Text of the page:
Your browser does not support or blocks cookies. The site will not function properly. Do not ask for support.

Stream it now

Lords of Dogtown 2005

The film follows the surf and skateboarding trends that originated in Venice, California during the 1970's...

Release Date:
June 3, 2005
107 min
Catherine Hardwicke
Melonie Diaz, Bai Ling, John Robinson, ...
Drama, Biography, Sport ...
USA, Germany
English, Spanish

Your rating: 0

Solar rating: 6.2


Imdb rating: 7.1



Did that fucker say this was fictionalized?
These people are real!!!

Did that fucker say this was fictionalized?
These people are real!!!

Skate or Die

Free movies usually suck. But I was stoked to see that I actually got advanced screening passes to a movie that I wanted to see! Lords of Dogtown did not disappoint.

Catherine Hardwicke, who directed the disturbing but great film Thirteen, did a great job of capturing the art of skateboarding, teenage boys, loyalty and the 1970's. I would highly recommend seeing the documentary Dogtown and the Z-Boys, which was directed by Z-Boy Stacy Peralta (who also penned Lords of Dogtown).

The film follows the rise of the Z-Boys in Venice, through their working-class days up until they were still young and being fought over, spoiled, and tainted by fame and fortune. The story mostly centers around Stacy Peralta (John Robinson), Tony Alva (Victor Rasuk) and Jay Adams (Emile Hirsch), all of whom exude 70's California, street-wise young men with blonde, sun-kissed hair.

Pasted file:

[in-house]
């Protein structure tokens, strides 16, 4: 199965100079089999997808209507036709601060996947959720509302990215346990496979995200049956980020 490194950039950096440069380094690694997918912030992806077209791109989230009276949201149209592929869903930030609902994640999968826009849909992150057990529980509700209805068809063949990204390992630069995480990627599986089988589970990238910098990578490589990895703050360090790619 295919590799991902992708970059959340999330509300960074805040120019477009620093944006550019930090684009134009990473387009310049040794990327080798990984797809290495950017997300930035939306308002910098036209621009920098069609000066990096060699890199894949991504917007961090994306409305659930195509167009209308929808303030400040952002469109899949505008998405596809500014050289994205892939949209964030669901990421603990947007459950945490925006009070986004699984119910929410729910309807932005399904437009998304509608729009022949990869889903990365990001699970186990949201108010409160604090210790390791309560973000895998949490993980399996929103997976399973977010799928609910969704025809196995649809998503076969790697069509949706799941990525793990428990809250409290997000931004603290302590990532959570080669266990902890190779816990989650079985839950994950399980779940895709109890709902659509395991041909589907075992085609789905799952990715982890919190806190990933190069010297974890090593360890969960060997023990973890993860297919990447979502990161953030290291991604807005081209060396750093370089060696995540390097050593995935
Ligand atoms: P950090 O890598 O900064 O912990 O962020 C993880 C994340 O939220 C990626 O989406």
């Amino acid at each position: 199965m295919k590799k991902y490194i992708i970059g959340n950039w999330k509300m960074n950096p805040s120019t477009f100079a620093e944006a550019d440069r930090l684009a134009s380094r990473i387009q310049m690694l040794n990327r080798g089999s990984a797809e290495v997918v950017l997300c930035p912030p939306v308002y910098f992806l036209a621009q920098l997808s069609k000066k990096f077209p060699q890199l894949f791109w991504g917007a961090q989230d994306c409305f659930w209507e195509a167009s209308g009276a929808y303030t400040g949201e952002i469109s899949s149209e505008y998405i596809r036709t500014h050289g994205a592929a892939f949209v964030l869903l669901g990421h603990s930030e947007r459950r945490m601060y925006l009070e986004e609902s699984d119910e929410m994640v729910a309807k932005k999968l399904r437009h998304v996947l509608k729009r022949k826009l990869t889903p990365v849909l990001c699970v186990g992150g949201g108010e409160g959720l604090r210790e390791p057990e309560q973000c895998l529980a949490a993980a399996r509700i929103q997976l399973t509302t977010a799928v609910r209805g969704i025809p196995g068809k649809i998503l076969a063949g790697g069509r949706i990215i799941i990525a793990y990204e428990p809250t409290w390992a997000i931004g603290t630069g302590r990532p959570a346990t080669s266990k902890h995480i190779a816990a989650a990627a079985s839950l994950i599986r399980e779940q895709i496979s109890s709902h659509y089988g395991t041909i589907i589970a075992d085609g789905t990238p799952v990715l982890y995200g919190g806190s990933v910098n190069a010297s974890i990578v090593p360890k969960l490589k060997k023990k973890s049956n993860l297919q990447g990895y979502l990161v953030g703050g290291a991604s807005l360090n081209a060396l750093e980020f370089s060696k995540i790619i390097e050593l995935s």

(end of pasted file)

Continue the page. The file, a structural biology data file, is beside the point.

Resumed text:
Though personally, Val Kilmer--I mean, Heath Ledger steals the show as Skip, the co-founder of the Zephyr skate team. He is in a state of constant inebriation and talks like his jaw is out of joint. This is the first movie that Mr. Ledger really, really caught my attention. But for some reason I thought he was Val Kilmer the entire time.

I also thought Emile Hirsch looked a little Cobainesque, but I may have to align myself with my friend Susan, who contended he looked like River Phoenix. And he does. I didn't even recognize Rebecca DeMornay as Jay's mom. What happened????

My favorite scenes of the movie are when they are hunting for empty pools to skate in. I also enjoyed the very effective use of the "under the board" shot. Where the audience gets to see the underneath of the skateboards and the wheels spinning, it's pretty damn cool. I also really dug the soundtrack; everything from Hendrix, Cher to a little Social Distortion covering the Clash's "Death or Glory" as the credits began to crawl (I love me some Mike Ness).